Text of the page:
Welcome to the home of the Ashby Land Trust. The mission of the Ashby Land Trust is to preserve the natural resources and rural character of Ashby.
Schooner Sail for 2 in Gloucester
873 Cafe Gift Certificates
A gallon of Maple Syrup
And more coming!
$5.00 per Duck or a Flock of five for $15.00
Contact Ashby Land Trust
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In 2012, the Land Trust continued our work to permanently protect three properties in the northern part of Ashby as part of the Forest Legacy project known as the Southern Monadnock Plateau (SMP), Phase II. The Land Trust’s initial role in this project was landowner outreach and organizing preliminary appraisals. After the Forest Legacy funding was awarded, the Land Trust worked closely with the landowners, the Nashua River Watershed Association (NRWA), and the Ashby Conservation Commission to move each individual land project to closure. Our primary responsibility in this phase was to organize and fund due diligence activities such as appraisals, review appraisals, surveys, and title work. In order to fund the due diligence for multiple simultaneous projects, the Land Trust applied for and received a bridge loan from the Fields Pond Foundation.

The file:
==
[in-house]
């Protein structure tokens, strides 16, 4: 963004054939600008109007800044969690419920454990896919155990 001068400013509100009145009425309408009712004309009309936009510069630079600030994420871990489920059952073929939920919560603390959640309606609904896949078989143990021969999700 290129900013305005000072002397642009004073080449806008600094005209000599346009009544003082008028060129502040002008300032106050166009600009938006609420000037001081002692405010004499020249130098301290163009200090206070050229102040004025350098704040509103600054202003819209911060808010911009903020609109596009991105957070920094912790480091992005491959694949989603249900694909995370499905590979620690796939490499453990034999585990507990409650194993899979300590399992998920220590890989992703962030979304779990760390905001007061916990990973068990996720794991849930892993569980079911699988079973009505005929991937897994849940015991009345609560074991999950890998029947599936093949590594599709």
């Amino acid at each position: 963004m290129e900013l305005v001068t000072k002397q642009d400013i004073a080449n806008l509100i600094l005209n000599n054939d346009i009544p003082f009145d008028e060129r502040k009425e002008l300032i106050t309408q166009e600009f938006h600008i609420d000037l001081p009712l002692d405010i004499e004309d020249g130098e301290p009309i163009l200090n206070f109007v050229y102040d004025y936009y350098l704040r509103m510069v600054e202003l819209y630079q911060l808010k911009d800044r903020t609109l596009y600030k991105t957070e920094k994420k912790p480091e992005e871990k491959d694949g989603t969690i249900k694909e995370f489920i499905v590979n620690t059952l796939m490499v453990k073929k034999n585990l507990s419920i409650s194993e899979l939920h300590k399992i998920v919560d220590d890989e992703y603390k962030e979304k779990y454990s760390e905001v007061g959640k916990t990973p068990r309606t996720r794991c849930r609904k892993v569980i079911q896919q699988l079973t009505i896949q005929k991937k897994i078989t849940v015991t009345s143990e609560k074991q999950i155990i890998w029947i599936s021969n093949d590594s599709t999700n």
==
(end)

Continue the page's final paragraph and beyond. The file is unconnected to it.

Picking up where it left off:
The Monitoring Committee has been tasked with reviewing all lands on which we hold a Conservation Restriction, including, Blood Hill, South Road Fields, Arnold Property (jointly held with New England Forestry Foundation) and the Morrison Property. All the baseline documentation and monitoring reports must meet the new accreditation requirements. Early in the year, we engaged Tim Silva to help the committee complete this work. Tim has been working closely with us, helping guide and write some of the necessary documents, and assisting us to update our monitoring policies and procedures. We have been working to review and compile all the necessary documentation to update both baselines and monitoring data. All the properties are in the final stages of review and sign-off. Thank you to Amy Aubertin, Sue Chapman and Bob Leary for their work on the monitoring committee this year.
About 15 years ago the IRS became concerned about the practices of some large land conservation organizations. In response, the land trust community, under the auspices of the Land Trust Alliance, began to develop a professional credential for land trusts large and small, based on long established best practices. To become credentialed, land trusts must engage in a self-assessment, review all policies and procedures and bring them into line with the Land Trust Alliance’s Standards and Practices, and provide several years of supporting documentation that show compliance with the Standards. For the past three years we have been engaged in this process.